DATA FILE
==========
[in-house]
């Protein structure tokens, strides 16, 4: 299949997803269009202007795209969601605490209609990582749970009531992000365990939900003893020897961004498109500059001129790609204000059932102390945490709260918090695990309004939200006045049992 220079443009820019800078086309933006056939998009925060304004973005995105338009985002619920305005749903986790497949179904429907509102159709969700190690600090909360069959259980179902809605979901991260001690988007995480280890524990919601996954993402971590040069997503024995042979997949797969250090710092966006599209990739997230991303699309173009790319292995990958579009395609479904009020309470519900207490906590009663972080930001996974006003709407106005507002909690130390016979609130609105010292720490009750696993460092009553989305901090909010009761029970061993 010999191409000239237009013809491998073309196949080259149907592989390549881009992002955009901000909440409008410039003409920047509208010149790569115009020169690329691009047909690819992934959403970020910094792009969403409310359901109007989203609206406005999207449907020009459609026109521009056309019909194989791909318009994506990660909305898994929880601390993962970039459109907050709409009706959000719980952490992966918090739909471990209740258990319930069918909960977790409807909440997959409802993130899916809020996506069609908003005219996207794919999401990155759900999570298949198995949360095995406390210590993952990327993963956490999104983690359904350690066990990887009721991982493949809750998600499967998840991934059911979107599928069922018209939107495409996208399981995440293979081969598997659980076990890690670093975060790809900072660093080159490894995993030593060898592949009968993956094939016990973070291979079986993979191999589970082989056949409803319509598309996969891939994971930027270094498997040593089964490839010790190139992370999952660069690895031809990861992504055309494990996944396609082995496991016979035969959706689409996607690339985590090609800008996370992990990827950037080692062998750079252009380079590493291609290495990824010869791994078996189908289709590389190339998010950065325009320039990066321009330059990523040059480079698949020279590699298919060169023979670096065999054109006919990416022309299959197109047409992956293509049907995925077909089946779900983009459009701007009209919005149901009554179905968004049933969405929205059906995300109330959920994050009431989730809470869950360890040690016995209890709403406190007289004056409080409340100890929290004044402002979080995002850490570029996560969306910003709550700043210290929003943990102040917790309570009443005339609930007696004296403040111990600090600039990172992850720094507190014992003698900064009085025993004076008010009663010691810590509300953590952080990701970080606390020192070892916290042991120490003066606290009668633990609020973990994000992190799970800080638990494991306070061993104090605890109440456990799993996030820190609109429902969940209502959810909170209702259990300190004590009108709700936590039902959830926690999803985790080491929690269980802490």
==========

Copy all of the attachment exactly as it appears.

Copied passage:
[in-house]
């Protein structure tokens, strides 16, 4: 299949997803269009202007795209969601605490209609990582749970009531992000365990939900003893020897961004498109500059001129790609204000059932102390945490709260918090695990309004939200006045049992 220079443009820019800078086309933006056939998009925060304004973005995105338009985002619920305005749903986790497949179904429907509102159709969700190690600090909360069959259980179902809605979901991260001690988007995480280890524990919601996954993402971590040069997503024995042979997949797969250090710092966006599209990739997230991303699309173009790319292995990958579009395609479904009020309470519900207490906590009663972080930001996974006003709407106005507002909690130390016979609130609105010292720490009750696993460092009553989305901090909010009761029970061993 010999191409000239237009013809491998073309196949080259149907592989390549881009992002955009901000909440409008410039003409920047509208010149790569115009020169690329691009047909690819992934959403970020910094792009969403409310359901109007989203609206406005999207449907020009459609026109521009056309019909194989791909318009994506990660909305898994929880601390993962970039459109907050709409009706959000719980952490992966918090739909471990209740258990319930069918909960977790409807909440997959409802993130899916809020996506069609908003005219996207794919999401990155759900999570298949198995949360095995406390210590993952990327993963956490999104983690359904350690066990990887009721991982493949809750998600499967998840991934059911979107599928069922018209939107495409996208399981995440293979081969598997659980076990890690670093975060790809900072660093080159490894995993030593060898592949009968993956094939016990973070291979079986993979191999589970082989056949409803319509598309996969891939994971930027270094498997040593089964490839010790190139992370999952660069690895031809990861992504055309494990996944396609082995496991016979035969959706689409996607690339985590090609800008996370992990990827950037080692062998750079252009380079590493291609290495990824010869791994078996189908289709590389190339998010950065325009320039990066321009330059990523040059480079698949020279590699298919060169023979670096065999054109006919990416022309299959197109047409992956293509049907995925077909089946779900983009459009701007009209919005149901009554179905968004049933969405929205059906995300109330959920994050009431989730809470869950360890040690016995209890709403406190007289004056409080409340100890929290004044402002979080995002850490570029996560969306910003709550700043210290929003943990102040917790309570009443005339609930007696004296403040111990600090600039990172992850720094507190014992003698900064009085025993004076008010009663010691810590509300953590952080990701970080606390020192070892916290042991120490003066606290009668633990609020973990994000992190799970800080638990494991306070061993104090605890109440456990799993996030820190609109429902969940209502959810909170209702259990300190004590009108709700936590039902959830926690999803985790080491929690269980802490």